The Two Odors of Iron when Touched or Pickled: (Skin) Carbonyl Compounds and Organophosphines

Authors


  • Financial support: NSF (USA), Directorate for Engineering, DMI#0329474 (part 1 of the article). UFZ Environmental Research Center (Germany), #UFZ-21/97 (part 2 of the article). Analysis of methylphosphinic acid by Eric Wils (TNO Prins Maurits Lab.).

Abstract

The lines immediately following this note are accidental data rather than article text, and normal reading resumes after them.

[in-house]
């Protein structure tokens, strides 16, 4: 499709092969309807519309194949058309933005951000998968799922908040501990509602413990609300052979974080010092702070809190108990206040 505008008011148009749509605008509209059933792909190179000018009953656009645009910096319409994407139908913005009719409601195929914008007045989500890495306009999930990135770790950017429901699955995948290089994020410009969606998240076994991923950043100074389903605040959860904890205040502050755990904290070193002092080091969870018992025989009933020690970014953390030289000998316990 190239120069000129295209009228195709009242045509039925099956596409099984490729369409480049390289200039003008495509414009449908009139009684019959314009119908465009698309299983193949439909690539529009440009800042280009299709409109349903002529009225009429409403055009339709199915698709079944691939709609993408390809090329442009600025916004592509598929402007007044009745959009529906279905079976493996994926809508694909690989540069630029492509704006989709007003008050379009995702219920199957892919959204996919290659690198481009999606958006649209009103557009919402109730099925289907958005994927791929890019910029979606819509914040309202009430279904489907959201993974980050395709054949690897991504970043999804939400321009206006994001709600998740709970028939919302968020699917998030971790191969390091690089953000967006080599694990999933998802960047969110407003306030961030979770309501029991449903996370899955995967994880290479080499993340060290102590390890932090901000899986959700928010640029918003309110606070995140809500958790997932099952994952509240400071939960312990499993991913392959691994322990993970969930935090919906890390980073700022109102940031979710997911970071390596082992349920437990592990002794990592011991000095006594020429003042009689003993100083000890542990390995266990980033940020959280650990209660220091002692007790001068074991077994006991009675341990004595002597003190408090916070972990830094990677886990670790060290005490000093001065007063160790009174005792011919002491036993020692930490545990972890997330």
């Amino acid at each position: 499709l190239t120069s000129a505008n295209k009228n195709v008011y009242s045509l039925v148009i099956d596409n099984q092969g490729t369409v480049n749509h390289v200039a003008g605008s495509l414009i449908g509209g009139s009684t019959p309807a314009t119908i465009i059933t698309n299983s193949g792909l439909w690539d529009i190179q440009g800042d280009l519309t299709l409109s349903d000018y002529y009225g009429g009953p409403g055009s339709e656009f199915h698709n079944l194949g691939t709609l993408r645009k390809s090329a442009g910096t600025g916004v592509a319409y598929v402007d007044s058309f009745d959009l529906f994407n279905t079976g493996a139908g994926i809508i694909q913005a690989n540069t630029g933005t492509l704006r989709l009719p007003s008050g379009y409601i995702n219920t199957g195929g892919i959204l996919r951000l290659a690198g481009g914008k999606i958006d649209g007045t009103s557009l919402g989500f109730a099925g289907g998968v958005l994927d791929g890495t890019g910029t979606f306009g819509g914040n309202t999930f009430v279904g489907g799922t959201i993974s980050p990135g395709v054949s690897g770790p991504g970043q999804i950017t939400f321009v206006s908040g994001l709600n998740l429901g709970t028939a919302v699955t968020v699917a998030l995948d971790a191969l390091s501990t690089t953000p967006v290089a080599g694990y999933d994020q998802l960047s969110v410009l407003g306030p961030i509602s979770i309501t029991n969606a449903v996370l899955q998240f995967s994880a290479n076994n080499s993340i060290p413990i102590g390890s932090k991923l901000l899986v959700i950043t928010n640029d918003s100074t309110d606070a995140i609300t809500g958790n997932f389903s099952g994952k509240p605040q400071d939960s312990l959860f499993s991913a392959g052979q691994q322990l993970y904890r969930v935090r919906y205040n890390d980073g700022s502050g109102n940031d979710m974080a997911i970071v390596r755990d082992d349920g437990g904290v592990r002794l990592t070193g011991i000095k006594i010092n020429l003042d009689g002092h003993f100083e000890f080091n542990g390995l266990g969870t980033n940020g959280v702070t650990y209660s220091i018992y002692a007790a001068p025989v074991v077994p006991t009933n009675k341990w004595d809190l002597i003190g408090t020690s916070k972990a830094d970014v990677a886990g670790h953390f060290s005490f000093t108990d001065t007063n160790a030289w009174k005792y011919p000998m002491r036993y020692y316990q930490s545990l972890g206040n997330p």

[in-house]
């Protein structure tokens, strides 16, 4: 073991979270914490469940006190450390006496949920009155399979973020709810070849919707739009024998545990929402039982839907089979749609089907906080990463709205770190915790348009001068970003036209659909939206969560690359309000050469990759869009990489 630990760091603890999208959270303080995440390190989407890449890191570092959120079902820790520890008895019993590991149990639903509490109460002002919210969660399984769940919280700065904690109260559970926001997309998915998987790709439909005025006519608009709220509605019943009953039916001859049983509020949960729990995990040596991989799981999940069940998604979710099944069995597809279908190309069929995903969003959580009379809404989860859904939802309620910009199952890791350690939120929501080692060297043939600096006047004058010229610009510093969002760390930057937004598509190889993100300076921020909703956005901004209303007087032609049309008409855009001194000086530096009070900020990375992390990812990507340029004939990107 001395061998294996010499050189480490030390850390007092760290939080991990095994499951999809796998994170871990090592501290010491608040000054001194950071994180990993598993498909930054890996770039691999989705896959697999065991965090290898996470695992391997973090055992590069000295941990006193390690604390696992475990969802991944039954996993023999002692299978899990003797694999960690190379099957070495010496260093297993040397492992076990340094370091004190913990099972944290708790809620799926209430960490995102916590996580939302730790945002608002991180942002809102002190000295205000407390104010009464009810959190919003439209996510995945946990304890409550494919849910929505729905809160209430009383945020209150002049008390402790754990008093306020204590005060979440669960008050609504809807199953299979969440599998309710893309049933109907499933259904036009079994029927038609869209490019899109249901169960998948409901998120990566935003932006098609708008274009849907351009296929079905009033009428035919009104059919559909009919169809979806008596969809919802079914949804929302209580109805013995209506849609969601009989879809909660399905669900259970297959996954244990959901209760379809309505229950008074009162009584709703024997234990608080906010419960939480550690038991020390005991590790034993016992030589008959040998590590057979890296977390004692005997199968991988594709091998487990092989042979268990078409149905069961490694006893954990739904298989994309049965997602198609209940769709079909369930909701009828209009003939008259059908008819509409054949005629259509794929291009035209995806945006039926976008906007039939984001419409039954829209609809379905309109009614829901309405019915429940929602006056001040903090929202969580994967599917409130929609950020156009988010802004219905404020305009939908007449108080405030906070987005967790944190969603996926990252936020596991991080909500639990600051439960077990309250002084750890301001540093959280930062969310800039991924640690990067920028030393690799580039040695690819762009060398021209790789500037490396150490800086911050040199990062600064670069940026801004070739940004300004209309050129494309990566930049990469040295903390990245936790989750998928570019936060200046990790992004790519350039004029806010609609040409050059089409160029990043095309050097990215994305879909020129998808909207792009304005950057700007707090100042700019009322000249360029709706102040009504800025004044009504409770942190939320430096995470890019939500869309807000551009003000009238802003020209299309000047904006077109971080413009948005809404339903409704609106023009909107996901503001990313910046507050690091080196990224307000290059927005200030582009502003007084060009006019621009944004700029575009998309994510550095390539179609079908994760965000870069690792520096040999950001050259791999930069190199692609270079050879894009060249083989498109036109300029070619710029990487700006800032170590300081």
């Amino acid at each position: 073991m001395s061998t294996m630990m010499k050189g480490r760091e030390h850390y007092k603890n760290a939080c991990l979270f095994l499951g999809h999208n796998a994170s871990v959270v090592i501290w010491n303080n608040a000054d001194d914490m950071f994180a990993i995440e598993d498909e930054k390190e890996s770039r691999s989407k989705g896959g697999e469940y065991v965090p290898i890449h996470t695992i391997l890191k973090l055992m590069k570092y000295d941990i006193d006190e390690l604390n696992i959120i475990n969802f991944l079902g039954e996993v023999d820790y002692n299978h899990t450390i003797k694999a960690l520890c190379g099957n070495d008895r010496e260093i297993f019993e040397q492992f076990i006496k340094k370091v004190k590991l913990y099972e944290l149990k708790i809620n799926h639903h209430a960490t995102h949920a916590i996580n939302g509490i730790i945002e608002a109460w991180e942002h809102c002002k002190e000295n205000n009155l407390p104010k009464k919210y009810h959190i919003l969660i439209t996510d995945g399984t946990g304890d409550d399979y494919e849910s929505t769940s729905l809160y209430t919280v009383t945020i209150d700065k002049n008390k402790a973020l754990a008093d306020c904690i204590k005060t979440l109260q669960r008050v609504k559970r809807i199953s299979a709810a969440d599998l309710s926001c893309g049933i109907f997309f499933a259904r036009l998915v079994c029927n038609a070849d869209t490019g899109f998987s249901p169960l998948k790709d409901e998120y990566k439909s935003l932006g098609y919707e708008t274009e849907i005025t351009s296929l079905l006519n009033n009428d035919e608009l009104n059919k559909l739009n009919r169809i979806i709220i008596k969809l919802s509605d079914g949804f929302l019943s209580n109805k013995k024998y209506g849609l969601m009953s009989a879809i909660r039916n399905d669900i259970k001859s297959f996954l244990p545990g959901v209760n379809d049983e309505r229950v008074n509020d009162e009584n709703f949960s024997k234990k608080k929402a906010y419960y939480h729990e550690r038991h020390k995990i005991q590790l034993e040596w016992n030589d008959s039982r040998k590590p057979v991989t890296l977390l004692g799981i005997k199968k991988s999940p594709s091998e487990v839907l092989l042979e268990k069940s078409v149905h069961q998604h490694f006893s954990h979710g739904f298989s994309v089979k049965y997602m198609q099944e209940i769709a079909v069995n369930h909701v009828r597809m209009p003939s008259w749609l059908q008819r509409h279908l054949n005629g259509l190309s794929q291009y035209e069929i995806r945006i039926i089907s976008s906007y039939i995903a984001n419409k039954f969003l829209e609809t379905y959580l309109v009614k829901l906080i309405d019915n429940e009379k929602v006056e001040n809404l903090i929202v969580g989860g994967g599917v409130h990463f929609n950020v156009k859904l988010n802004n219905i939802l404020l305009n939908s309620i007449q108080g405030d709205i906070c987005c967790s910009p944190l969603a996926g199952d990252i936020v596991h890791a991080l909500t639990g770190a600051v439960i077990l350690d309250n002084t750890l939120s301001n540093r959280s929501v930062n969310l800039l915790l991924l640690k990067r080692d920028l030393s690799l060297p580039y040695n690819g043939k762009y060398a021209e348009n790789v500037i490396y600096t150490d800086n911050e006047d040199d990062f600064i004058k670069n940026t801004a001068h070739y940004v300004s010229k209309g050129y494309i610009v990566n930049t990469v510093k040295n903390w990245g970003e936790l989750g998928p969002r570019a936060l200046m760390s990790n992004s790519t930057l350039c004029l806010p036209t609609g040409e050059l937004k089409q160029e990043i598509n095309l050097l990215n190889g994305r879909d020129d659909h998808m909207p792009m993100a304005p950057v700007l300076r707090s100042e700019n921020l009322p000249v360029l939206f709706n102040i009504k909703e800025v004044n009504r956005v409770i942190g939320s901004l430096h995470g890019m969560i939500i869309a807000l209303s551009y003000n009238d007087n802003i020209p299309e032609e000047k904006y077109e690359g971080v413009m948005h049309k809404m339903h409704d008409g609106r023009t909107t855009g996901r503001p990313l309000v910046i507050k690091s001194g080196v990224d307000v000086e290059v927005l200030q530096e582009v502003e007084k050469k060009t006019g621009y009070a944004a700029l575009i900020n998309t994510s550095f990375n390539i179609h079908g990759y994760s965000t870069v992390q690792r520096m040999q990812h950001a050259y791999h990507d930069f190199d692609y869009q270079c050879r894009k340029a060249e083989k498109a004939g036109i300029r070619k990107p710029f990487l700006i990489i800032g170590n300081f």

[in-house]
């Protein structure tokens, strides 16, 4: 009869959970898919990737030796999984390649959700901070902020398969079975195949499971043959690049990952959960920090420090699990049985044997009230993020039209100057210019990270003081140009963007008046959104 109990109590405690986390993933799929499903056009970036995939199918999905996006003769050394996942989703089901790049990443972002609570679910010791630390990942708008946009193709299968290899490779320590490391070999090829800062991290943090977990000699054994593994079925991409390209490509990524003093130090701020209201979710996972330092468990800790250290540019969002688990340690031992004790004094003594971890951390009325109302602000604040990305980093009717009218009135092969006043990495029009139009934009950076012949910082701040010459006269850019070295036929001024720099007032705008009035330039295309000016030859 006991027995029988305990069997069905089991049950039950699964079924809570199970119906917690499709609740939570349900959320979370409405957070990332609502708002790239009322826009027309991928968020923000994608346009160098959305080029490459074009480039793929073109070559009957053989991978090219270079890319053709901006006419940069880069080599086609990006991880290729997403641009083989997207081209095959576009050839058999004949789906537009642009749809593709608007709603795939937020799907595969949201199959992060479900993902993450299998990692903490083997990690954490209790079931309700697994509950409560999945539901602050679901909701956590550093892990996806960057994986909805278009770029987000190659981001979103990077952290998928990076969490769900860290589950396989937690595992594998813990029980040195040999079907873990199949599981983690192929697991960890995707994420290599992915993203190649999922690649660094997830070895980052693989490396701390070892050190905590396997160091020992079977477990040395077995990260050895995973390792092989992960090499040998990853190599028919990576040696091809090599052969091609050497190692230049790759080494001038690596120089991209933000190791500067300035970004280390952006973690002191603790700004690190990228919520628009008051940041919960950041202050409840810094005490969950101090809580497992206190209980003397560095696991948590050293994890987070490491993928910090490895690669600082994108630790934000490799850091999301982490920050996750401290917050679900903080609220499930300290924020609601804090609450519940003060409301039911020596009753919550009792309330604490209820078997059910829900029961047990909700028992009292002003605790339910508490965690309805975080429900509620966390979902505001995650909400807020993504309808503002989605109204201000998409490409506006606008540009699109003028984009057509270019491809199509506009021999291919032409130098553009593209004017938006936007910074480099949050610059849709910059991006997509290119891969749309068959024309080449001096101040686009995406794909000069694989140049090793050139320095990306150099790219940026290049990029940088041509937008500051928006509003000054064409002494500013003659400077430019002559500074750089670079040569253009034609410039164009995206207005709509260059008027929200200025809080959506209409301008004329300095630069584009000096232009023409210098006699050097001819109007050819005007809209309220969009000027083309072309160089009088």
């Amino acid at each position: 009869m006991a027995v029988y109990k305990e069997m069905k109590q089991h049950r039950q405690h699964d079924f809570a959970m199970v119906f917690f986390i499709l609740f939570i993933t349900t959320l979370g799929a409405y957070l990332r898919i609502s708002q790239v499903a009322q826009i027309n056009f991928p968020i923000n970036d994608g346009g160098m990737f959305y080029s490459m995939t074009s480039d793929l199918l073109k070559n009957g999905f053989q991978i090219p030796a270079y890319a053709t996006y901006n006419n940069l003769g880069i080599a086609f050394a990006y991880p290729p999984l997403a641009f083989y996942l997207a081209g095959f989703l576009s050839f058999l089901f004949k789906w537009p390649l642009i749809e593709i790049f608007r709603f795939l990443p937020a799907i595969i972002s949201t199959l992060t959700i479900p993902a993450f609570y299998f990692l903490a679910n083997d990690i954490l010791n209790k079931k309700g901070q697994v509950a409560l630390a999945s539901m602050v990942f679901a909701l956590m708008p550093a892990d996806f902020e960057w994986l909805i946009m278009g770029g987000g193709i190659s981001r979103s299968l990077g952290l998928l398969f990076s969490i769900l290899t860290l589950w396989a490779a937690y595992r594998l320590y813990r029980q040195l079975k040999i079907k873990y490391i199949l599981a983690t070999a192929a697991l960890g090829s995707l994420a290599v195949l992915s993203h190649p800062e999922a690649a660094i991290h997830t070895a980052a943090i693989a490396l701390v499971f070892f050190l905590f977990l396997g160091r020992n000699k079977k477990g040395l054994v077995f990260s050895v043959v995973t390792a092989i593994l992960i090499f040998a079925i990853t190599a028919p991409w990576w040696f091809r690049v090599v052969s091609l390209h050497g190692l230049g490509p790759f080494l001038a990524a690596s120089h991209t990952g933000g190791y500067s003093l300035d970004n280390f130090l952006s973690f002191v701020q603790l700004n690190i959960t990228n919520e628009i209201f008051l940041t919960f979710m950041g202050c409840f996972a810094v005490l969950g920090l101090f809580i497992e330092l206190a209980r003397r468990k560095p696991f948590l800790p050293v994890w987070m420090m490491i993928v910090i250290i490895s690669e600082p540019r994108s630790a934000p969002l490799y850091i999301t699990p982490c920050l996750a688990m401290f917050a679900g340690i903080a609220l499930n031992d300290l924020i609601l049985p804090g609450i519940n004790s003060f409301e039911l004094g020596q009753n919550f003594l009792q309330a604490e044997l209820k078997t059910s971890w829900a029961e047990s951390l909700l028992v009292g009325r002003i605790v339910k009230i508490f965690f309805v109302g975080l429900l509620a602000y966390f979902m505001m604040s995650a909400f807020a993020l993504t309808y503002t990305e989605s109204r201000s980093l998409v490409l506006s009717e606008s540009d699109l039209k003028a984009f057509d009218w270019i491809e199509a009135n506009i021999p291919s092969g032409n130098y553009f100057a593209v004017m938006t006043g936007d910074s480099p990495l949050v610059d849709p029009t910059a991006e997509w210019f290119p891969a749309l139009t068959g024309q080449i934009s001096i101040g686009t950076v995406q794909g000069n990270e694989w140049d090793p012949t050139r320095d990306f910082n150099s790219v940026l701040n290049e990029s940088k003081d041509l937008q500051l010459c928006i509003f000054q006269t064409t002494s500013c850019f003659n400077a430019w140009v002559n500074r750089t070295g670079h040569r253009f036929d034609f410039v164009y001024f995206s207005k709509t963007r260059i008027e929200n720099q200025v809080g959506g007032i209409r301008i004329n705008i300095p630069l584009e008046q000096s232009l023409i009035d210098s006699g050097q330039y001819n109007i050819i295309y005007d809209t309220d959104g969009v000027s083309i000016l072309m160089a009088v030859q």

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The smell of money and chemical weapons: The perplexing metallic odor from touching iron tools or coins (see picture) is a type of human body odor linked to the decomposition of skin peroxides. Fe2+ ion containing rust, drinking water, and blood all cause a similar metallic odor. Another “garlic” metallic odor, that of phosphorus-alloyed iron under acid attack, is caused by organophosphines, including C–P compounds which are monitored under the Chemical Weapons Convention.

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